My prediction is for the ‘next evolution’ of asset support to be focused on installing a constant and transparent framework across the entirety of a military force, connecting the military operator, OEM and in-service support providers. All separate reporting mechanisms and software systems can be consolidated within a single, all-encompassing solution, giving commanders planning operations a real-time image of each asset at their immediate disposal—tracking asset readiness within the context of the mission they need to complete.

You can see this already in progress with the U.S. Navy’s Naval Operational Business Logistics Enterprise (NOBLE) project. The programme will eliminate over 700 database/application servers and consolidate over 23 currently isolated application systems—ultimately aiming to improve asset readiness both on a shore and material basis. As part of a support agreement for the NOBLE project, Lockheed Martin and IFS will deliver an intelligent maintenance solution that will help power digital transformation of multiple legacy systems into a single, fully modernised and responsive logistics information system. The solution will support planning and executing maintenance, repair, and overhaul of more than 3,000 Navy assets including aircraft, ships, and land-based equipment.

  • Maritime digitisation to manufacture and support naval systems is on the near-term horizon – digital shipyard investment will quintuple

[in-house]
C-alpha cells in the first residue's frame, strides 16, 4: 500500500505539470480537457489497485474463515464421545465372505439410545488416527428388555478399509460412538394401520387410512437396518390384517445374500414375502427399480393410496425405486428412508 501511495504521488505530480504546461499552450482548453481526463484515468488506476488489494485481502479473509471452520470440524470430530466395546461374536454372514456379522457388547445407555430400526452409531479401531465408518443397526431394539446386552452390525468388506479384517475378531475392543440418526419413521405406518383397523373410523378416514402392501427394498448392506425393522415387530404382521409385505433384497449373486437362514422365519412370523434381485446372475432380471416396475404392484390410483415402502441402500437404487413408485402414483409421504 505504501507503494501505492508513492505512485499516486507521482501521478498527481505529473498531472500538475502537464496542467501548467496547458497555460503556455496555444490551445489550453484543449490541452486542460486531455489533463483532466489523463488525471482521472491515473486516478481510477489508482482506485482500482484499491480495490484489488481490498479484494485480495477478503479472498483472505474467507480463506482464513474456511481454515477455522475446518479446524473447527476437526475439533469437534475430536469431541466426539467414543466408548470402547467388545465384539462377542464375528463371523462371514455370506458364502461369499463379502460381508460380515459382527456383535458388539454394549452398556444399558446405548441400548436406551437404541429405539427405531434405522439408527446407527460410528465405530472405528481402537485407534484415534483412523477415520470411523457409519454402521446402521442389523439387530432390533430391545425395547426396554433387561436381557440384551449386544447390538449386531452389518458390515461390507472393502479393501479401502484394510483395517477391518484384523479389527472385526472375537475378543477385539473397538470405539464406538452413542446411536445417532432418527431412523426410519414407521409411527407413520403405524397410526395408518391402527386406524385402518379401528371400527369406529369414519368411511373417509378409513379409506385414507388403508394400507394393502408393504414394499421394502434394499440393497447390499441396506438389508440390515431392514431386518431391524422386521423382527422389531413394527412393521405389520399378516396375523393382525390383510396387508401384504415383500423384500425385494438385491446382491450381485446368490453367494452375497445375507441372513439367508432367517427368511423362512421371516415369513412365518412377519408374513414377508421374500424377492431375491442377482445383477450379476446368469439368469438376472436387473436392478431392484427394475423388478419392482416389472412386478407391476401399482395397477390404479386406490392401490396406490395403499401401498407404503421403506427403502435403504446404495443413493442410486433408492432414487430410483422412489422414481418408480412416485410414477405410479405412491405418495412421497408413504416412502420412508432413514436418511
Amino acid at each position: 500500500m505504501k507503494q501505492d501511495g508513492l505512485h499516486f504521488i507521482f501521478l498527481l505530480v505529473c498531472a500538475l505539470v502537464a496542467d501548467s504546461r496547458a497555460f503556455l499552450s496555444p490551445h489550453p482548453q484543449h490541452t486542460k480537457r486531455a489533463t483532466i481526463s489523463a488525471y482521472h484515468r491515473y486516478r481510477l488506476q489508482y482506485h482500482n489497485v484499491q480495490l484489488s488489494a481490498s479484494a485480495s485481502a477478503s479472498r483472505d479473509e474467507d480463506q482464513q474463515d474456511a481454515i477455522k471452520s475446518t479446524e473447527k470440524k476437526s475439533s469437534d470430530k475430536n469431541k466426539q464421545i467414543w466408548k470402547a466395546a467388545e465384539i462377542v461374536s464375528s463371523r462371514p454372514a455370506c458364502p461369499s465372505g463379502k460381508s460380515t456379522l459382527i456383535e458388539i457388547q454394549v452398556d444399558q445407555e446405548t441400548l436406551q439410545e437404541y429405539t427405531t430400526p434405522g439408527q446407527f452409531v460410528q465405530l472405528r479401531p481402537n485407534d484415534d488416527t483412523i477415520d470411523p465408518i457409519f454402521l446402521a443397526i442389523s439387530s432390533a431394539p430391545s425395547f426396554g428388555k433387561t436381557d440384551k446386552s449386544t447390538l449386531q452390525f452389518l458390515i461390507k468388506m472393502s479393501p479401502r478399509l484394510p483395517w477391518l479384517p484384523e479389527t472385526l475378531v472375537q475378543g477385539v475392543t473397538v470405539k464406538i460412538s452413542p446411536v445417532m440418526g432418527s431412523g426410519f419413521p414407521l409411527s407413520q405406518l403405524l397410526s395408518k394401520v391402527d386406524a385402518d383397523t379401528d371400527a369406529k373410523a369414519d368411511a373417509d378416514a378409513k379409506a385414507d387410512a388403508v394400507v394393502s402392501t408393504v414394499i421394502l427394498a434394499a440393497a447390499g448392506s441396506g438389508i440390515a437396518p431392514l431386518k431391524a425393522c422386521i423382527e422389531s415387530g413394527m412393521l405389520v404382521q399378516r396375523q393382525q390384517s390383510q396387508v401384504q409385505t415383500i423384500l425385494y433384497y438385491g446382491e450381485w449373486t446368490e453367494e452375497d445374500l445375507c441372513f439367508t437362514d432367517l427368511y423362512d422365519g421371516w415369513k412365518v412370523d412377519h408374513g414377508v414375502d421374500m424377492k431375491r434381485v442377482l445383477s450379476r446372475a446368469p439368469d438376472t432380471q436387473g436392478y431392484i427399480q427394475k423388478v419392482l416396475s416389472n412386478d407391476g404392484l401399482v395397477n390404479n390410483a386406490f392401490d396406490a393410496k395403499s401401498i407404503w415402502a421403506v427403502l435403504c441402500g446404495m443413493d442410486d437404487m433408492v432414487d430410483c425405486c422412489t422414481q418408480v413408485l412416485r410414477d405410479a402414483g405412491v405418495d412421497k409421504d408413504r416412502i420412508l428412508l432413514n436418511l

My next prediction involves the digitisation of shipyards across the globe in the maritime and naval sectors. Much like the U.S. Navy, shipbuilders, maintenance providers and other military operators are beginning to realise the value of digitising operations. ResearchAndMarkets data sees the digital shipbuilding sector poised for explosive growth—from $591.63 million in 2019 $2.7 billion by 2027, growing at a CAGR of 21.1%. This will be fuelled by rising adoption of digital twins in the shipbuilding industry and increasing use of new manufacturing technologies.

Digital oversight of maritime and naval assets begins not at sea, but right at the beginning of a ship’s lifecycle—in the design process and at the manufacturing plant. This means shipbuilders themselves will have to prioritise digital advancements in the coming years. Take IFS customer, Australia’s largest defence prime contractor, submarine and warship builder ASC, that recently announced a company-wide digital transformation programme. The comprehensive programme will set the ground for the ASC digital shipyard transition—facilitating more streamlined processes, enhanced integration between systems, and the expanded use of real-time data to drive optimised decision-making across the organisation. The ASC digital transformation programme will strengthen its enterprise resource planning system and introduce advanced technologies to enable its workforce and optimise its capabilities to support the sovereign sustainment of the Royal Australian Navy’s Collins Class submarine fleet, now and into the future.

Digital shipyard progress will be rooted in enterprise-wide software

Any successful naval or maritime digital transformation programme means putting in place a full Integrated Data Environment (IDE) to ensure these barriers to executing a digital transformation project are removed, requiring close collaboration from military organisations, industry players and software providers.